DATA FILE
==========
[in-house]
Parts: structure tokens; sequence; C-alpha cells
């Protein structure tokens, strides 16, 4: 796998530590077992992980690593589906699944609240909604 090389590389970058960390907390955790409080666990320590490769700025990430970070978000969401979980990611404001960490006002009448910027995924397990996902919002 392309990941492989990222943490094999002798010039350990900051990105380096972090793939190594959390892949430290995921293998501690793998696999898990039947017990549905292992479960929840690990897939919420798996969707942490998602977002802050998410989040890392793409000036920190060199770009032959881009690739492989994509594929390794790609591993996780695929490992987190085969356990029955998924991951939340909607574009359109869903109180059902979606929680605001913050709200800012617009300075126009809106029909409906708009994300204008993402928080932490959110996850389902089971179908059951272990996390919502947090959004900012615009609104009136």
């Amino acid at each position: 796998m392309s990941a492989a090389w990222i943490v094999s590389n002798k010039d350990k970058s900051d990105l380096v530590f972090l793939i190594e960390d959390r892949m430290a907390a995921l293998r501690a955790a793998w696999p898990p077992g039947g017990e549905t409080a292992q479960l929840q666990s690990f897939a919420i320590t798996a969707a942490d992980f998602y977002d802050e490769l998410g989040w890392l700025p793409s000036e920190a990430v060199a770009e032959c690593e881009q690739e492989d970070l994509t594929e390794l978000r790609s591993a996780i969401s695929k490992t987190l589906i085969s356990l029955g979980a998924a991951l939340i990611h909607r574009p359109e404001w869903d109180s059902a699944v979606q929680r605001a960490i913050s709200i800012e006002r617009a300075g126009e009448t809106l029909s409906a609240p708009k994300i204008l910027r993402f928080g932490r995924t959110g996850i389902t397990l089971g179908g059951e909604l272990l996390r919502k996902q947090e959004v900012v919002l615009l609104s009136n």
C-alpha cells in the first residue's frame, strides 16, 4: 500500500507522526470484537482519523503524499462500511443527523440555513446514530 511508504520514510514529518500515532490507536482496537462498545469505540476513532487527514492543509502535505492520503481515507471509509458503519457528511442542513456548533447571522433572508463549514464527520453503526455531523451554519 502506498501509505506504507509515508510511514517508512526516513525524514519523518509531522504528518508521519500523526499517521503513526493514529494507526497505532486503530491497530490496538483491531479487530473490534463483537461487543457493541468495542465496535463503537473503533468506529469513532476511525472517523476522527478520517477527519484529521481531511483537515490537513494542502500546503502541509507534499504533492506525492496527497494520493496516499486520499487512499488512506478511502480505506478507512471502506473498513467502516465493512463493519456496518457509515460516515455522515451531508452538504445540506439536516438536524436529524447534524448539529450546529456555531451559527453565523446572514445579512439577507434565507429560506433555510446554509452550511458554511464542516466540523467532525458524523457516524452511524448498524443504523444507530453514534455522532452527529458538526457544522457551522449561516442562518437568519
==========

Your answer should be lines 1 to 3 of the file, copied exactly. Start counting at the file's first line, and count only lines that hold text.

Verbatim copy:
[in-house]
Parts: structure tokens; sequence; C-alpha cells
């Protein structure tokens, strides 16, 4: 796998530590077992992980690593589906699944609240909604 090389590389970058960390907390955790409080666990320590490769700025990430970070978000969401979980990611404001960490006002009448910027995924397990996902919002 392309990941492989990222943490094999002798010039350990900051990105380096972090793939190594959390892949430290995921293998501690793998696999898990039947017990549905292992479960929840690990897939919420798996969707942490998602977002802050998410989040890392793409000036920190060199770009032959881009690739492989994509594929390794790609591993996780695929490992987190085969356990029955998924991951939340909607574009359109869903109180059902979606929680605001913050709200800012617009300075126009809106029909409906708009994300204008993402928080932490959110996850389902089971179908059951272990996390919502947090959004900012615009609104009136």